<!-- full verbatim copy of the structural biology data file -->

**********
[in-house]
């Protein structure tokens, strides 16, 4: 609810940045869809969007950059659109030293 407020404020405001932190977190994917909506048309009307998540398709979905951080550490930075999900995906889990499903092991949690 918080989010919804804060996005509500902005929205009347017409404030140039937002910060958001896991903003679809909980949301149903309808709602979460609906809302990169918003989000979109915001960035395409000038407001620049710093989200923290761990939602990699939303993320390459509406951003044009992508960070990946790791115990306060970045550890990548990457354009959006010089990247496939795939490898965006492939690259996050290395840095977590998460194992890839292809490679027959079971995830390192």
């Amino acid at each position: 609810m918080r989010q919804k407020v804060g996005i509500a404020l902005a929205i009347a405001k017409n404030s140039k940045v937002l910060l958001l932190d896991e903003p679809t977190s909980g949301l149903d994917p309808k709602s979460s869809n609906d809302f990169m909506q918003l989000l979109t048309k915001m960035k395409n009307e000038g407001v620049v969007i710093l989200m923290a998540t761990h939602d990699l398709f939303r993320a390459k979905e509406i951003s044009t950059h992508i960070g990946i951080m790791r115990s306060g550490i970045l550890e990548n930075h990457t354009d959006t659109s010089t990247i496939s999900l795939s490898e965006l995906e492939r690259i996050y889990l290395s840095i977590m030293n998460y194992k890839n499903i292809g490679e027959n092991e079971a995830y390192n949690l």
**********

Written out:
[in-house]
């Protein structure tokens, strides 16, 4: 609810940045869809969007950059659109030293 407020404020405001932190977190994917909506048309009307998540398709979905951080550490930075999900995906889990499903092991949690 918080989010919804804060996005509500902005929205009347017409404030140039937002910060958001896991903003679809909980949301149903309808709602979460609906809302990169918003989000979109915001960035395409000038407001620049710093989200923290761990939602990699939303993320390459509406951003044009992508960070990946790791115990306060970045550890990548990457354009959006010089990247496939795939490898965006492939690259996050290395840095977590998460194992890839292809490679027959079971995830390192």
């Amino acid at each position: 609810m918080r989010q919804k407020v804060g996005i509500a404020l902005a929205i009347a405001k017409n404030s140039k940045v937002l910060l958001l932190d896991e903003p679809t977190s909980g949301l149903d994917p309808k709602s979460s869809n609906d809302f990169m909506q918003l989000l979109t048309k915001m960035k395409n009307e000038g407001v620049v969007i710093l989200m923290a998540t761990h939602d990699l398709f939303r993320a390459k979905e509406i951003s044009t950059h992508i960070g990946i951080m790791r115990s306060g550490i970045l550890e990548n930075h990457t354009d959006t659109s010089t990247i496939s999900l795939s490898e965006l995906e492939r690259i996050y889990l290395s840095i977590m030293n998460y194992k890839n499903i292809g490679e027959n092991e079971a995830y390192n949690l």